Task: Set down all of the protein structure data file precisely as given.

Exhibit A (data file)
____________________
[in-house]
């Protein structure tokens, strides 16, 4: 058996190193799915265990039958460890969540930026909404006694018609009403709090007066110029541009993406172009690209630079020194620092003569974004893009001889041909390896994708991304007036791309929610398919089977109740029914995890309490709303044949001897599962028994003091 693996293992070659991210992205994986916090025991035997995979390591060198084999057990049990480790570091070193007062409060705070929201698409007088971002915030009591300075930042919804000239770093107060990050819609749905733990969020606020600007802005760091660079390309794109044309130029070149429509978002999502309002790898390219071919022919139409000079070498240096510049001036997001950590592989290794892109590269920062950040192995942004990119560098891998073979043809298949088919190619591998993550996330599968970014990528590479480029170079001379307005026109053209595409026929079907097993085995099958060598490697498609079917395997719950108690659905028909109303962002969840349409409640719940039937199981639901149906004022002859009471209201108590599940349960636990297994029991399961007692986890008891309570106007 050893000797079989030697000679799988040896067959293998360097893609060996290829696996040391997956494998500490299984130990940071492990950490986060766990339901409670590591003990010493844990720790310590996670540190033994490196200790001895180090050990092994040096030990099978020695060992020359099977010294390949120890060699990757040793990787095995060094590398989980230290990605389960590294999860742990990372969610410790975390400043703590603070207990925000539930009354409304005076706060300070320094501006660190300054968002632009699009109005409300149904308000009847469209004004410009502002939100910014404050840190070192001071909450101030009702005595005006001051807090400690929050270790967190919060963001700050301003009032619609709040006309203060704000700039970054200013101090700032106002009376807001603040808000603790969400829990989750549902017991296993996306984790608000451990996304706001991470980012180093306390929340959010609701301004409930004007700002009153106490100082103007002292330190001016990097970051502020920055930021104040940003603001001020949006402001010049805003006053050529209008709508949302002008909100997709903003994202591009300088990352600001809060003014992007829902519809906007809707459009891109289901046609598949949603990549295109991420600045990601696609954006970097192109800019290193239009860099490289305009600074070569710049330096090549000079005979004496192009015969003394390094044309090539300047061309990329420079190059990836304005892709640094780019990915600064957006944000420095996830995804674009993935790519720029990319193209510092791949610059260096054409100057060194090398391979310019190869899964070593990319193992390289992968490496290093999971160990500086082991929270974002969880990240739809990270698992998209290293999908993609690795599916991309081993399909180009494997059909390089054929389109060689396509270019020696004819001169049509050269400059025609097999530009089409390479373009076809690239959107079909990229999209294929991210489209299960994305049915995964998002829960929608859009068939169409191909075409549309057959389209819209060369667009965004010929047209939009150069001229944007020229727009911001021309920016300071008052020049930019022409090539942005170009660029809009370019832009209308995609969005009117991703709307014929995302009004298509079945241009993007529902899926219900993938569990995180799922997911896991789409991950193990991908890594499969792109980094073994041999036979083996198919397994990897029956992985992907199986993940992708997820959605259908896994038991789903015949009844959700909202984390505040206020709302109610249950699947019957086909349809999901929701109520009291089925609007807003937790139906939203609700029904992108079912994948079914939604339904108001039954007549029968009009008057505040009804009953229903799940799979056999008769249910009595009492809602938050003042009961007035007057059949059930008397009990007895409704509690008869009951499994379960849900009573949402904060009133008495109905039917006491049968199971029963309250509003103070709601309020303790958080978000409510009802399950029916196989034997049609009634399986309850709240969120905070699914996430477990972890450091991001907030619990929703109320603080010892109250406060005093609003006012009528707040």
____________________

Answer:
[in-house]
């Protein structure tokens, strides 16, 4: 058996190193799915265990039958460890969540930026909404006694018609009403709090007066110029541009993406172009690209630079020194620092003569974004893009001889041909390896994708991304007036791309929610398919089977109740029914995890309490709303044949001897599962028994003091 693996293992070659991210992205994986916090025991035997995979390591060198084999057990049990480790570091070193007062409060705070929201698409007088971002915030009591300075930042919804000239770093107060990050819609749905733990969020606020600007802005760091660079390309794109044309130029070149429509978002999502309002790898390219071919022919139409000079070498240096510049001036997001950590592989290794892109590269920062950040192995942004990119560098891998073979043809298949088919190619591998993550996330599968970014990528590479480029170079001379307005026109053209595409026929079907097993085995099958060598490697498609079917395997719950108690659905028909109303962002969840349409409640719940039937199981639901149906004022002859009471209201108590599940349960636990297994029991399961007692986890008891309570106007 050893000797079989030697000679799988040896067959293998360097893609060996290829696996040391997956494998500490299984130990940071492990950490986060766990339901409670590591003990010493844990720790310590996670540190033994490196200790001895180090050990092994040096030990099978020695060992020359099977010294390949120890060699990757040793990787095995060094590398989980230290990605389960590294999860742990990372969610410790975390400043703590603070207990925000539930009354409304005076706060300070320094501006660190300054968002632009699009109005409300149904308000009847469209004004410009502002939100910014404050840190070192001071909450101030009702005595005006001051807090400690929050270790967190919060963001700050301003009032619609709040006309203060704000700039970054200013101090700032106002009376807001603040808000603790969400829990989750549902017991296993996306984790608000451990996304706001991470980012180093306390929340959010609701301004409930004007700002009153106490100082103007002292330190001016990097970051502020920055930021104040940003603001001020949006402001010049805003006053050529209008709508949302002008909100997709903003994202591009300088990352600001809060003014992007829902519809906007809707459009891109289901046609598949949603990549295109991420600045990601696609954006970097192109800019290193239009860099490289305009600074070569710049330096090549000079005979004496192009015969003394390094044309090539300047061309990329420079190059990836304005892709640094780019990915600064957006944000420095996830995804674009993935790519720029990319193209510092791949610059260096054409100057060194090398391979310019190869899964070593990319193992390289992968490496290093999971160990500086082991929270974002969880990240739809990270698992998209290293999908993609690795599916991309081993399909180009494997059909390089054929389109060689396509270019020696004819001169049509050269400059025609097999530009089409390479373009076809690239959107079909990229999209294929991210489209299960994305049915995964998002829960929608859009068939169409191909075409549309057959389209819209060369667009965004010929047209939009150069001229944007020229727009911001021309920016300071008052020049930019022409090539942005170009660029809009370019832009209308995609969005009117991703709307014929995302009004298509079945241009993007529902899926219900993938569990995180799922997911896991789409991950193990991908890594499969792109980094073994041999036979083996198919397994990897029956992985992907199986993940992708997820959605259908896994038991789903015949009844959700909202984390505040206020709302109610249950699947019957086909349809999901929701109520009291089925609007807003937790139906939203609700029904992108079912994948079914939604339904108001039954007549029968009009008057505040009804009953229903799940799979056999008769249910009595009492809602938050003042009961007035007057059949059930008397009990007895409704509690008869009951499994379960849900009573949402904060009133008495109905039917006491049968199971029963309250509003103070709601309020303790958080978000409510009802399950029916196989034997049609009634399986309850709240969120905070699914996430477990972890450091991001907030619990929703109320603080010892109250406060005093609003006012009528707040």